A resident of Lincoln Square, with childhood memories of participating in talent shows and eating strips of taffy in her now home neighborhood, Brooke Benjamin has had a colorful professional career that encompasses advertising, catering, and, currently, directing funerals with the Cremation Society of Illinois.
While some might think it is an unusual vocation, Brooke’s diverse background, composed demeanor, and genuine compassion for others all come together to ensure that she is there to assist others with grace and discretion during a profoundly difficult time in their life.
1. You are a native of Chicago and an expert on many neighborhoods. How and why did you choose Lincoln Square as your current place of residence?
Well, it should be noted that this native Chicago girl knows mostly about North Side neighborhoods. What I know of the south, west, and southeast sides I’ve learned primarily from directing funerals.
I grew up not terribly far away, on Virginia Avenue near Peterson Ave. We’d come to Lincoln Square to buy bird seed and fish food at the Fishing Schooner, now an eyeglass frame store. For a special treat we’d get these tart, chewy, colorfully-wrapped, colorful taffy strips from Meyer’s Deli, now Gene’s Sausage Shop. My dad took us to the Hild Library, now Old Town School of Folk Music, and I have memories of stacks and stacks of books.
At age ten, I won fifth place at the Welles Park talent show by pounding out The Bolero on the piano. Lost to a younger kid who performed a breakdance to “She Blinded Me with Science” and an older, gangly accordionist. My mom is of Greek descent and used to drag me to Adinamis Funeral Home on Lincoln and Leland.
A few years ago, my partner and I outgrew my little Andersonville condo and tentatively began condo-shopping. We found the perfect place on Leland. Rockwell Gardens is a good mix of young white and Latino families, aging hipsters like myself, Greek old-timers, a few African-American families, and some creative upstarts who’ve tired of Wicker Park. It’s not completely gentrified over here. Two days before our move-in date I received a death call for a Filipino family literally three buildings west of our new home. I took it as a sign.
The yuppie in me loves that we’re so close to cafes, bars, a movie theatre, the ‘L’, and an awesome CD store, Laurie’s Planet of Sound. When my parents visit, all the way from Evanston, we stroll around and my dad can lose himself at Ravenswood Books. Welles Park is awesome and we’re still close enough to Winnemac Park. I just cannot get enough of those willow trees, even though I went to Mather High School and our sworn enemy was Amundsen.
The only thing that’s really lacking in Lincoln Square is a grassy, secure dog park.
2. Professionally, your path has taken a very unique trajectory, from selling advertising to catering to artists’ model to funerals. How did you come to work for the Cremation Society of Illinois?
After dropping out of Northwestern’s Medill School of Journalism I fumbled around for a few years. A stereotypical solipsistic Gen-X slacker, with uncertain skills or talents. So I had some fun.
Amidst all this callowness, something real happened when my uncle Corky died. I was 21 and it was a life-changing event. A few years later my parents introduced me to the funeral director at my godmother’s service. I gathered that he was someone to be respected within her ethnic community, yet to me he came off as cagey and insincere. And this was when I was selling classified ads to ladies of the evening!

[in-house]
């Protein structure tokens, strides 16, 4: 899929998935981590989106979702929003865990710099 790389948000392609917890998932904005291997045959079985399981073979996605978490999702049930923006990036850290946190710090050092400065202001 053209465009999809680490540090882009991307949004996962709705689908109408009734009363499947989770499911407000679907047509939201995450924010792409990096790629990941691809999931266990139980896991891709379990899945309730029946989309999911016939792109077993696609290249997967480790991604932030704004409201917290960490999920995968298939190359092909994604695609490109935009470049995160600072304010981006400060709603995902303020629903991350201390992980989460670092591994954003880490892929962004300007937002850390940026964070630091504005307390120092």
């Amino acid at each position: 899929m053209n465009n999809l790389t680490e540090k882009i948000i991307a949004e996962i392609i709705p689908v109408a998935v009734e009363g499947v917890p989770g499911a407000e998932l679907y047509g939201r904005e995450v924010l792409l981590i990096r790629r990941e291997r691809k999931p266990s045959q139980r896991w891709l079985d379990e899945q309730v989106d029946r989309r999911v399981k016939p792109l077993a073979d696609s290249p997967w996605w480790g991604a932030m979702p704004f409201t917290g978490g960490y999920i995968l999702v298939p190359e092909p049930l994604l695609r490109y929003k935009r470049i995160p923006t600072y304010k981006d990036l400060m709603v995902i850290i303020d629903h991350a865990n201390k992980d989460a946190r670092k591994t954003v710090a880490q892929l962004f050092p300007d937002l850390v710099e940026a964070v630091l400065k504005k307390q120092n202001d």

A friend’s mother, after years as a secretary at a Jewish funeral home, was being sent to Worsham College of Mortuary Science – aka “The Harvard of Mortuary Schools”. I was intrigued that she was learning to embalm and when she said, “Honey, if I can go down to the Cook County Medical Examiner’s office, unzip a body bag not knowing what’s inside, what level of damage and decomposition, I can do anything!” I knew what I wanted to do.
Initial eagerness to learn about human physiology and the changes our bodies endure after we’ve vacated them, morphed into the realization that the job requires integrity, presence, and discretion. It is a tremendous honor and responsibility to help people through the absolute worst time in their lives.
I apprenticed at an old-school funeral home in Northcenter, serving a mostly Catholic clientele. The very day I was hired, a bizarre string of events occurred. Playing Scrabble with my friend Rachel, my rack bore the tiles F, U, N, R, L and S. On the way home from her house in Andersonville to Roscoe Village, I literally had to stop my car in the middle of Ashland to avoid running over a body. The hit-and-run had occurred seconds earlier. The blood was just beginning to pool from underneath his jacket, which was flipped over his head. A bunch of Iraqi guys (my father is Assyrian) came out from bible study to pray over his body. The caucasian police officer lifted up the jacket and to my horror said: “Oh, it’s Swifty,” or whatever his nickname was, “No great loss to humanity. He’s been in and out of jail 50 times in the last year.”
A Mexican woman hung her head out of her second-story window and hollered, “Oh my God! Is that a BODY?” Two African-American women jumped out of a minivan. They’d witnessed the hit-and-run and chased the white Trans Am for blocks until they got the license plate. I stuck around for a while, stunned and aghast, and then went home to watch the 1997 version of Lolita, which ends in violent flames. The next morning I woke up to the porch of the building next door on fire. I took it as a sign. Bearing witness to all of this reinforced my identity as a Chicagoan and I knew it was the beginning of my professional journey.
After my apprenticeship, I went to a Jewish outfit in the suburbs. I learned a lot about tradition, attention to detail, and the importance of a good eulogy. But, like anything in life, you have to find the right and perfect fit, so I took some time off from the funeral industry. I worked for a high-end catering company, experience that has helped me tremendously as a funeral director. As a waiter at a wedding with the Rev. Al Green as the hired entertainment or bartending at a political fundraiser in someone’s home where Bill Clinton is the guest of honor, you’d better believe that attention to detail is high. Lift up my hair, you’ll find eyes in the back of my head.